Another actor dies a violent death. As O’Malley feared, the murderer has not finished, and it soon becomes clear that Trudy’s life is in imminent danger.
This is the first book in the Trudy Genova series and I hope that the following books will follow very soon. Trudy is a delightful protagonist, funny, warm, good-hearted and efficient but also sensitive, with things in her background that make her vulnerable. The plot is well thought out and convincing, and all the characters are well-drawn – real people not just caricatures – and I lost my heart to Trudy’s cat, Wilkie. The movie studio setting is fascinating and clearly authentic and I was not surprised to discover that the author had worked in a similar job. I particularly liked the technique Trudy invented to tell an actor playing a corpse when he needed to hold his breath.
I read this book in two days. It is a page-turner and great fun and I recommend it.

Published by Bridle Path Press
ISBN: 978-0990828723
ASIN: B0176Y7EA6

Saturday, 1 April 2017

Aurelia by Alison Morton: Review


There are many books that I admire but not many that I think 'that's an absolutely incredible piece of writing!'. Alison Morton is an author whose knowledge of history, politics and military tactics I stand in awe of, and, more important, her skilled use of her knowledge in her alternative history novels. I reviewed Aurelia when it was first published and this seems an excellent time to post this review on my blog. There are two reasons for this decision. The main one is that Alison's third book featuring Aurelia Mitela, Retalio, is published at the end of this month. The other is that Alison recommended me to reinstate my blog and I promised that I'd do it on April Fool's Day - it seemed appropriate.

Aurelia is an alternate history thriller, which is based on the idea that the Roman Empire did not fall and survived into the 20th Century as Roma Nova, a prosperous and influential colony that still maintains many of the traditions and belief structures of Ancient Rome. Because Roma Nova never fell under the paternalistic influences that shaped their neighbours, women have great power and careers that often excel their men. The book is set in the late 1960s, a time when, in most of Roma Nova's neighbouring countries, men had the powerful positions and women were expected to be their secretaries.
Aurelia Mitela is the daughter of Felicia Mitela, head of one of the most powerful houses in Roma Nova. Aurelia has a daughter, Marina, a much-loved, frail child, and Felicia puts pressure on Aurelia to bear more heirs to ensure the succession. However, Aurelia has no desire to abandon her life as a career soldier, which in Roma Novan terms means being an officer in the Praetorian Guards. She certainly has no intention of having any sort of relationship with her mother's choice of suitor, Caius Tellus, a man that most people find charming but whom Aurelia has loathed and despised since childhood.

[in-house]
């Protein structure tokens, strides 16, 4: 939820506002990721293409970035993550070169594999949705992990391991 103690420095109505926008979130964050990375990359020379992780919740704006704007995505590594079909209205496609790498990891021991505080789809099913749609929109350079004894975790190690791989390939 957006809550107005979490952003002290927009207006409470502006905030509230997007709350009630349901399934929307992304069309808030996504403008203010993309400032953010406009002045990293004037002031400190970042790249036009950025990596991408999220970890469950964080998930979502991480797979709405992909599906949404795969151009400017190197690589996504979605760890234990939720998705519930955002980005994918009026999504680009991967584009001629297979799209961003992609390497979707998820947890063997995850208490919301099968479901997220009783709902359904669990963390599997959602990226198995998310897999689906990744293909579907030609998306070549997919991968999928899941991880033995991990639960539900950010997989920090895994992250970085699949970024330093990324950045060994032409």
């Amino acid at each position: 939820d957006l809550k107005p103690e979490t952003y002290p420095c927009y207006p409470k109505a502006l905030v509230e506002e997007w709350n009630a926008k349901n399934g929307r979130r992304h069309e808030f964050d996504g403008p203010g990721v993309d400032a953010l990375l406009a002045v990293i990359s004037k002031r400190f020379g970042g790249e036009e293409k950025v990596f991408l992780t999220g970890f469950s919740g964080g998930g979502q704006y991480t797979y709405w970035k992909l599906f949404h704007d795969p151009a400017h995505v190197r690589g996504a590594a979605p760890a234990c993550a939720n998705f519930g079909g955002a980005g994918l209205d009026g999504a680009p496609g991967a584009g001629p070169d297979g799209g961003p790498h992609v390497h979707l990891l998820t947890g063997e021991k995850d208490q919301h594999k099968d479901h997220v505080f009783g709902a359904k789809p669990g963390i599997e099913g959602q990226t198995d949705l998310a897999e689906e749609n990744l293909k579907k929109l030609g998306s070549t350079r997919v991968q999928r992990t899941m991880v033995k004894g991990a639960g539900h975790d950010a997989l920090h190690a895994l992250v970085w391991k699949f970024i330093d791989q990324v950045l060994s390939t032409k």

When Aurelia's mother dies, after being injured in a suspicious hit-and-run car accident, Aurelia has to give up her career in the Praetorian Guards and run her family. However, her special blend of skills are needed to help her country. Somebody is smuggling large amounts of silver, which is Roma Nova's chief means of revenue, and this is threatening the country's livelihood. Aurelia is sent as a Special Delegate to Berlin to investigate, and steps straight into intrigue and danger, which finds her at risk of losing her life, reputation and liberty. Even a brief interlude of pleasure with the mysterious Miklos endangers her, when she is accused of murder and is unable to account for her whereabouts.
Aurelia knows that the person behind both the smuggling and her own danger is her old enemy and  pursues him back to Roma Nova. Soon is is unclear who is the hunter and who is the prey, until a final showdown endangers not just Aurelia's life but that of her beloved daughter.
Aurelia is the fourth book set in Roma Nova but the first featuring Aurelia Mitela. Insurrectio, the second book featuring Aurelia, (Book Five in the Roma Nova series) is soon to be published and is another book to be added to my 'must read' list.
Aurelia is the first alternate history book that I have read and I was uncertain what to expect but within the first two pages I was hooked. The author handles the new slant on history and society with outstanding skill, making the situation clear without over-explaining. Her description of attitudes to women in the 1960s was accurate and full of wry humour. Aurelia is a strong but likeable protagonist: a courageous, clever, determined woman, vulnerable only in her love for her child. This book is a page-turner and I wholeheartedly recommend it.

Published by SilverWood Books
ISBN: 978-1-78132-383-0